The UK government has launched a “full national security assessment” of the French telecoms billionaire Patrick Drahi over the increase in his stake in BT to 18%.
The business secretary, Kwasi Kwarteng, said on Thursday he was exercising his “call-in power” under the National Security and Investment Act 2021 after Drahi’s Altice company increased its stake in BT from 12.1% to 18% in mid-December making him the single biggest shareholder.
The call-in powers granted through the new Act allow ministers to block transactions linked to important national assets and even unwind them retrospectively, if they are deemed to harm national security.
The government had previously warned that it would “not hesitate to act” to protect BT from a foreign takeover, if necessary to protect the country’s fibre network.
“The acquisition by Altice of [another] 6% of shares in BT has been called-in for a full national security assessment by business secretary Kwasi Kwarteng,” the government said in a statement.
“The government has powers under the National Security and Investment Act 2021 to scrutinise and – if necessary – intervene in qualifying acquisitions on national security grounds.”
BT said it would “fully cooperate with this review”. The shares fell 3%, making BT one of the biggest fallers on the FTSE 100 on Thursday afternoon.
Mike Clancy, general secretary of BT union’s Prospect, said: “BT is one of the jewels in the crown of UK R&D and tech innovation, so it is right that the government is taking an active role in scrutinising its future.”
The business department has 30 working days to carry out an assessment of national security risks, which can be extended by another 45 days if deemed necessary.
When Drahi increased his stake in December, he said he did not intend to launch a full takeover of BT, but said that could change if circumstances did – including if a third party made an offer. Under the UK’s takeover code rules, he was prevented from making a takeover bid for six months after making the statement that he did not intend to bid. That expires in June.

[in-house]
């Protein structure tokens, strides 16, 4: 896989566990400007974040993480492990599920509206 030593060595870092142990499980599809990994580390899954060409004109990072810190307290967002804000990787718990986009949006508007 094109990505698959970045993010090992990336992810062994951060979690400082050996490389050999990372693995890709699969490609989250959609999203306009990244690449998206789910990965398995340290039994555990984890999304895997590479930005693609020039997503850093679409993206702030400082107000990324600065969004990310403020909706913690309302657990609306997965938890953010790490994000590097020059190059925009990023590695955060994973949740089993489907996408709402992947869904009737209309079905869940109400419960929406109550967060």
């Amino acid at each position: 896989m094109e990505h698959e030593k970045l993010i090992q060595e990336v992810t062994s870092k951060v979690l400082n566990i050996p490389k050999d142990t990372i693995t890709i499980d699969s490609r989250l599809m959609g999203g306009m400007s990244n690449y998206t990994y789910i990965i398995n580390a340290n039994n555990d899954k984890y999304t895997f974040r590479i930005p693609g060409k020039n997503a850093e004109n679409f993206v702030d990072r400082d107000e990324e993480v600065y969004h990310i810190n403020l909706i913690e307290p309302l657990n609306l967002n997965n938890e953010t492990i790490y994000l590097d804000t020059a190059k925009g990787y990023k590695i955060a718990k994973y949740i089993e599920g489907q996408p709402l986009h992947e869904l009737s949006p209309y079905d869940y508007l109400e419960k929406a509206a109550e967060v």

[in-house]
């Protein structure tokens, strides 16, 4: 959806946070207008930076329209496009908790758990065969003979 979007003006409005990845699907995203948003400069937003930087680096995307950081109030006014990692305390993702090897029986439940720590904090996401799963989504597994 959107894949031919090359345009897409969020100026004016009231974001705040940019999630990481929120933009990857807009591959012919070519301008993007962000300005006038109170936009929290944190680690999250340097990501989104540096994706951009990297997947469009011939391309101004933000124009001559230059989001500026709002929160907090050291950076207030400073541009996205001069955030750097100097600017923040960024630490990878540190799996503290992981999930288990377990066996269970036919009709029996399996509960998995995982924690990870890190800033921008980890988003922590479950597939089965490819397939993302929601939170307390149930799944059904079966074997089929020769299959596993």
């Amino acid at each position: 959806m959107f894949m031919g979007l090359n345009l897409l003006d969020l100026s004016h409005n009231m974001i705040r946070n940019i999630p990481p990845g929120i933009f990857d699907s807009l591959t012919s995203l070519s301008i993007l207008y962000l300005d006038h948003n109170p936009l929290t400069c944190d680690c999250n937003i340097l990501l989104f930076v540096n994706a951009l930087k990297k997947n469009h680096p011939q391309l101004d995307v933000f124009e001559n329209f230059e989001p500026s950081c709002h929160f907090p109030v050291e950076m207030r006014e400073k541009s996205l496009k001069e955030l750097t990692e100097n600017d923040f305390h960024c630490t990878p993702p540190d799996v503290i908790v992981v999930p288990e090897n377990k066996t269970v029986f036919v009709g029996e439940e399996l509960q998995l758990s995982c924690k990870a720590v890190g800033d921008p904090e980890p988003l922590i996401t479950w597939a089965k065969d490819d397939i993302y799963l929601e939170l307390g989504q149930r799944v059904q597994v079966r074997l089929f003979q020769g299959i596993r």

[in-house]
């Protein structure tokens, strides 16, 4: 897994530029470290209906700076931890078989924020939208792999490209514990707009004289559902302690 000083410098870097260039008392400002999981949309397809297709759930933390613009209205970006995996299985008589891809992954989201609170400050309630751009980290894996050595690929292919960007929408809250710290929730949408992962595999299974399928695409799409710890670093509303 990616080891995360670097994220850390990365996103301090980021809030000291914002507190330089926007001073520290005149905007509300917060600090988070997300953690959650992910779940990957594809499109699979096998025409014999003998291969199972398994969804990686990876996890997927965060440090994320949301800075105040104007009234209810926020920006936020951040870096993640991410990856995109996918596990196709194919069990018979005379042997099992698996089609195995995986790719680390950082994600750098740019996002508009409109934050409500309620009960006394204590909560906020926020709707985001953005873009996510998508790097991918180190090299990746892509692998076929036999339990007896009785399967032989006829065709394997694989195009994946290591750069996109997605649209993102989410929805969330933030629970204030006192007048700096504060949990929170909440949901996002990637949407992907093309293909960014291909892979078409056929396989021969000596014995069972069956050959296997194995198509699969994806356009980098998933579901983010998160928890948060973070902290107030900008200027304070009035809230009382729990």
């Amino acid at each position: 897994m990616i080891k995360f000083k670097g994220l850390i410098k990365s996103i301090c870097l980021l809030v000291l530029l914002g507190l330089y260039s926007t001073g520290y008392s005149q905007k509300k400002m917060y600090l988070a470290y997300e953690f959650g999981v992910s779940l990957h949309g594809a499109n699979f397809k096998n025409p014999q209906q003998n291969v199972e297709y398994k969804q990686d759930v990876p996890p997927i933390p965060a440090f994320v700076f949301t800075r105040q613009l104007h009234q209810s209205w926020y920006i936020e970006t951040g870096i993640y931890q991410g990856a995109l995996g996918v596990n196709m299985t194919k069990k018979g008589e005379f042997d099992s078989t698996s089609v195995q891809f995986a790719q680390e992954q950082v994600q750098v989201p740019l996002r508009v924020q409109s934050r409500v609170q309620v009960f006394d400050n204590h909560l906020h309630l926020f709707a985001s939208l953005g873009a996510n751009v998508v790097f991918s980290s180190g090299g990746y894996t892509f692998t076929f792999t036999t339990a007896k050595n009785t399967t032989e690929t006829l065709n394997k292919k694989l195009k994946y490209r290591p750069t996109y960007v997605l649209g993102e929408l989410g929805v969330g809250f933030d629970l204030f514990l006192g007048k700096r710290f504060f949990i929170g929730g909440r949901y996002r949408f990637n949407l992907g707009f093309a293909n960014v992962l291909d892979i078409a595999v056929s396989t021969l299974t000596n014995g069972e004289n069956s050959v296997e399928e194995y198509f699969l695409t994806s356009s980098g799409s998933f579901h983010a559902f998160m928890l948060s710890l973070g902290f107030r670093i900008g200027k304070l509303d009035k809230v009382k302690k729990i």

The Franco-Israeli entrepreneur, 58, who made his estimated £5.3bn fortune in the telecoms industry, is based in Switzerland and known for his secrecy. In a rare interview with a French magazine he said: “If you want to be successful … listen and do not talk too much.”
An art lover who owns works by Pablo Picasso and Henri Matisse, Drahi bought the auction house Sotheby’s for $3.7bn (£2.9bn) in 2019.
Born in Casablanca, Morocco, in 1963 to two maths teachers, Drahi moved to France as a teenager and holds Israeli, French and Portuguese citizenships. He lives in Switzerland, where he has homes in Geneva and the ski resort of Zermatt.
Drahi attended the École Polytechnique in Paris, the French university famed for turning out the country’s most successful business leaders and politicians. After working for a number of cable and satellite TV companies he co-founded two of his own in the south of France in the mid-1990s. The businesses did well enough to catch the eye of the “cable cowboy”, John Malone’s UPC, now the Virgin Media-owner Liberty Global, in a share deal buyout from which Drahi eventually made €40m (£34m).
The National Security and Investment Act’s rules – which apply to key sectors including communications, energy, defence and transport – came into effect in January, and have been described by the government as the “biggest shakeup of the UK’s national security regime for 20 years”.
It is the second time this week the government has exercised the new powers. On Wednesday, Kwarteng said he had launched an inquiry into the proposed takeover of the UK’s largest microchip manufacturer, Newport Wafer Fab, by the Chinese-backed Nexperia.
Kwarteng said the government “welcome[s] overseas investment, but it must not threaten Britain’s national security”.